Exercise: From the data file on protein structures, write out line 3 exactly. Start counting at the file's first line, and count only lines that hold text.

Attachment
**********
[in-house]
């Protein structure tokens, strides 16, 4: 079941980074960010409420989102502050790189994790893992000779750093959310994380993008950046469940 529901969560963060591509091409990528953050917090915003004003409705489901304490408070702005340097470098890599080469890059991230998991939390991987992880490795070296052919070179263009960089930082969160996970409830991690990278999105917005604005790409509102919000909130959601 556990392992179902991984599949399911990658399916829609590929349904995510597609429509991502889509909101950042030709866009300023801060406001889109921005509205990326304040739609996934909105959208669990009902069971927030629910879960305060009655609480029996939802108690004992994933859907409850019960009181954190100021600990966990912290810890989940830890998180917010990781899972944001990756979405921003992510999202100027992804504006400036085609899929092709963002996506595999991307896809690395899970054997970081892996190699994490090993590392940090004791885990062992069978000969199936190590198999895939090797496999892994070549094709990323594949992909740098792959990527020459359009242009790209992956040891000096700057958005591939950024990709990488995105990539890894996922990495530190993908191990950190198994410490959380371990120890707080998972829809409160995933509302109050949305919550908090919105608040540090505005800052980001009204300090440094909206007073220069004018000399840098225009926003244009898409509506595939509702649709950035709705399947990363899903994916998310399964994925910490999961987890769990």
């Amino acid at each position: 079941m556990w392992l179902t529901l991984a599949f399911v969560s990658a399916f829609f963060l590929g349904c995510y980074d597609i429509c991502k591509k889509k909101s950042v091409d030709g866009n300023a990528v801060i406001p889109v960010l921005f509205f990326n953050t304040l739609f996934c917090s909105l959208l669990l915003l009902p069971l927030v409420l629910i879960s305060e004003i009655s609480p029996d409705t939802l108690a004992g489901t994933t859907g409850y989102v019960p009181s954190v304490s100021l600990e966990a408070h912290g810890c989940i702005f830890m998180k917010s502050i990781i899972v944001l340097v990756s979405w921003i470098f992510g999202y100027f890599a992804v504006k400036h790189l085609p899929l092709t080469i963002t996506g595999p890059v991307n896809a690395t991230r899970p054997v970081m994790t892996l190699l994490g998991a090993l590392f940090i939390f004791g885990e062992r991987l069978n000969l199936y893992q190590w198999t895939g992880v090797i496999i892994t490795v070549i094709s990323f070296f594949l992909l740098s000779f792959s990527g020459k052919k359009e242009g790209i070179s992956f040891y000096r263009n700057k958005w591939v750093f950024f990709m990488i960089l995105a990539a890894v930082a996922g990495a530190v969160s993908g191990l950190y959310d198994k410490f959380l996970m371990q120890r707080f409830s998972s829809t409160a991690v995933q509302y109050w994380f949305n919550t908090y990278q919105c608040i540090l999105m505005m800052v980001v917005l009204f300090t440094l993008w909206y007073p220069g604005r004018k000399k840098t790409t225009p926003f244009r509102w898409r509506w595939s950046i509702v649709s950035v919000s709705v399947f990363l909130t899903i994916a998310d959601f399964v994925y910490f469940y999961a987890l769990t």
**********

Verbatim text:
């Amino acid at each position: 079941m556990w392992l179902t529901l991984a599949f399911v969560s990658a399916f829609f963060l590929g349904c995510y980074d597609i429509c991502k591509k889509k909101s950042v091409d030709g866009n300023a990528v801060i406001p889109v960010l921005f509205f990326n953050t304040l739609f996934c917090s909105l959208l669990l915003l009902p069971l927030v409420l629910i879960s305060e004003i009655s609480p029996d409705t939802l108690a004992g489901t994933t859907g409850y989102v019960p009181s954190v304490s100021l600990e966990a408070h912290g810890c989940i702005f830890m998180k917010s502050i990781i899972v944001l340097v990756s979405w921003i470098f992510g999202y100027f890599a992804v504006k400036h790189l085609p899929l092709t080469i963002t996506g595999p890059v991307n896809a690395t991230r899970p054997v970081m994790t892996l190699l994490g998991a090993l590392f940090i939390f004791g885990e062992r991987l069978n000969l199936y893992q190590w198999t895939g992880v090797i496999i892994t490795v070549i094709s990323f070296f594949l992909l740098s000779f792959s990527g020459k052919k359009e242009g790209i070179s992956f040891y000096r263009n700057k958005w591939v750093f950024f990709m990488i960089l995105a990539a890894v930082a996922g990495a530190v969160s993908g191990l950190y959310d198994k410490f959380l996970m371990q120890r707080f409830s998972s829809t409160a991690v995933q509302y109050w994380f949305n919550t908090y990278q919105c608040i540090l999105m505005m800052v980001v917005l009204f300090t440094l993008w909206y007073p220069g604005r004018k000399k840098t790409t225009p926003f244009r509102w898409r509506w595939s950046i509702v649709s950035v919000s709705v399947f990363l909130t899903i994916a998310d959601f399964v994925y910490f469940y999961a987890l769990t």